APA 6th Edition Frangeš, I. (2004). Ponovno i dodatno o Marulićevu prijevodu Petrarkine kancone Vergine bella. Colloquia Maruliana ..., 13, 89-95. Retrieved from https://hrcak.srce.hr/7998
MLA 8th Edition Frangeš, Ivo. "Ponovno i dodatno o Marulićevu prijevodu Petrarkine kancone Vergine bella." Colloquia Maruliana ..., vol. 13, 2004, pp. 89-95. https://hrcak.srce.hr/7998. Accessed 21 Oct. 2020.
Chicago 17th Edition Frangeš, Ivo. "Ponovno i dodatno o Marulićevu prijevodu Petrarkine kancone Vergine bella." Colloquia Maruliana ... 13 (2004): 89-95. https://hrcak.srce.hr/7998
Harvard Frangeš, I. (2004). 'Ponovno i dodatno o Marulićevu prijevodu Petrarkine kancone Vergine bella', Colloquia Maruliana ..., 13, pp. 89-95. Available at: https://hrcak.srce.hr/7998 (Accessed 21 October 2020)
Vancouver Frangeš I. Ponovno i dodatno o Marulićevu prijevodu Petrarkine kancone Vergine bella. Colloquia Maruliana ... [Internet]. 2004 [cited 2020 October 21];13:89-95. Available from: https://hrcak.srce.hr/7998
IEEE I. Frangeš, "Ponovno i dodatno o Marulićevu prijevodu Petrarkine kancone Vergine bella", Colloquia Maruliana ..., vol.13, pp. 89-95, 2004. [Online]. Available: https://hrcak.srce.hr/7998. [Accessed: 21 October 2020]
Abstracts Marulić’s Latin version of Petrarch’s canzone Vergine bella (created about 1510-1511, printed in the Evangelistary of 1516) is important as a testimony to Marulić’s knowledge of his great poetic model and his skill in turning his celebrated poem into the eminent medium of the Latin elegiac couplet. In addition to this, it is to this poem that the short but very interesting dedication to Jerolim Papalić is appended; in this Marulić puts forward his views about translation.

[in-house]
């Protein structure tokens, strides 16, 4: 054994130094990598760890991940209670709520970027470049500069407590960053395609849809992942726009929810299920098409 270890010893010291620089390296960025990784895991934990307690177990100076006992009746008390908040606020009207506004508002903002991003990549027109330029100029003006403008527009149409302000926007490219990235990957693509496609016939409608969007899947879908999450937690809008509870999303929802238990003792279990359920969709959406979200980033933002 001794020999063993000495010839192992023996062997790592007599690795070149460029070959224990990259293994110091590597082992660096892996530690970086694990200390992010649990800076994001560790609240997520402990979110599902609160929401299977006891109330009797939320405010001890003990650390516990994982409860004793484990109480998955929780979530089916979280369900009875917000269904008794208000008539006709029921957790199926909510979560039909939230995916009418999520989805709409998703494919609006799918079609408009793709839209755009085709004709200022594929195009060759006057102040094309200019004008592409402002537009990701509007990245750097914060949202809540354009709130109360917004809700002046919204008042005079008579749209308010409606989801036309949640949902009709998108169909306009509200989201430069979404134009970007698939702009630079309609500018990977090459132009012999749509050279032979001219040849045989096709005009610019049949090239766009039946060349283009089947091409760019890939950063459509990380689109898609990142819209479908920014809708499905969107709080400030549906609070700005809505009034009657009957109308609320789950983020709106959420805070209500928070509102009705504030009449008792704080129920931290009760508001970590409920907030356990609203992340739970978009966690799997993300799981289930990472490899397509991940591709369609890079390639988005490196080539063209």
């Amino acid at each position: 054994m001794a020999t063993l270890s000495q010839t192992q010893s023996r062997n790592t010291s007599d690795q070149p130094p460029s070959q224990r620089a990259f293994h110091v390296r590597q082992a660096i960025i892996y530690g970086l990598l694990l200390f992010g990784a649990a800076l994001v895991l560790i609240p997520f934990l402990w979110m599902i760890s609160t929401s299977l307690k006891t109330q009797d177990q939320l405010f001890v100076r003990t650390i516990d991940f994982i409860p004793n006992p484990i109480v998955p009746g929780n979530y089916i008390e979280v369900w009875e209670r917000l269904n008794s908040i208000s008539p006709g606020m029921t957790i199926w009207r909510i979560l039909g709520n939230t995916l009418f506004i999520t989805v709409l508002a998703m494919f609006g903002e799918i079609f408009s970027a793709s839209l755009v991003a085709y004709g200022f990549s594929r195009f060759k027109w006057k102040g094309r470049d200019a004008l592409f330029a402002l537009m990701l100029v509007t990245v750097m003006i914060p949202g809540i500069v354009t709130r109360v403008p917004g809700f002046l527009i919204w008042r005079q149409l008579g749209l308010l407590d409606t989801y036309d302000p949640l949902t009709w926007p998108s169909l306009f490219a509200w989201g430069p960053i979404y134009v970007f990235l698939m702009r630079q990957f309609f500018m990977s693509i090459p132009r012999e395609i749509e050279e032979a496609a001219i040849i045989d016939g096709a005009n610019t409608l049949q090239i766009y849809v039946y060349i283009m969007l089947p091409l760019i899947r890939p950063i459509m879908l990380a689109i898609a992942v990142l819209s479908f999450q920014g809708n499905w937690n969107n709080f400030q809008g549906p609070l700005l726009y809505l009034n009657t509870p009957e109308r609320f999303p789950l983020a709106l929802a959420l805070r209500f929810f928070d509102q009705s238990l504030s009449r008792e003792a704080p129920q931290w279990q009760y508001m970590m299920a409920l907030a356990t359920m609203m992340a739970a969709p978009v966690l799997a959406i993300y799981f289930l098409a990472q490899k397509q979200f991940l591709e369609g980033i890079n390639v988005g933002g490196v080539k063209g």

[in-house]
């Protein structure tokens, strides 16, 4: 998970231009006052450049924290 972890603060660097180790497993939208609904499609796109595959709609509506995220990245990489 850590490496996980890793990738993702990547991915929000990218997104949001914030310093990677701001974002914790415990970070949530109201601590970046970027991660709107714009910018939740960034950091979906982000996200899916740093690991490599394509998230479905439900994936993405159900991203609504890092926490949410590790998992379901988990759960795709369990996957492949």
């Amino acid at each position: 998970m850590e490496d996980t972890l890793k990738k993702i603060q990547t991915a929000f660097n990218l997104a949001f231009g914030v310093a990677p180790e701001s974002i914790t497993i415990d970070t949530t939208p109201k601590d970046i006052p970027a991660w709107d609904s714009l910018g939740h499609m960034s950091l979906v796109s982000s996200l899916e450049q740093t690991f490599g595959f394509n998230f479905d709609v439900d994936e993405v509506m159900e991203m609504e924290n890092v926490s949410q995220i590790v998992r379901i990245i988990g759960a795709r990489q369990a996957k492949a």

A detailed comparison of the translated version and the original has already been made by Francesco Lo Parco, long ago in 1931; attention was paid in this work to Marulić’s poetic sources. Since that time, practically nothing has been written about this important document of the Croatian reception of Petrarch.
Nevertheless, the importance of this poetic encounter and the richness of the translation or version do suggest the need for further interpretation. Although Marulić’s way of translating can hardly be reconciled with our current concept of transmission of material from one language to another, the contemporary reader cannot, in spite of all Marul’s amplifications and deviations, refrain from admit-ting that Petrarch’s canzone and Marulić’s translation are the encounter of two geniuses, and that the Latin version is in many respects quite up to the original: those areas in which it deviates do not diminish the value of Marulić’s work; on the contrary, taken as a whole, the translation does honour to Marulić and the Croatian tradition of Latinism.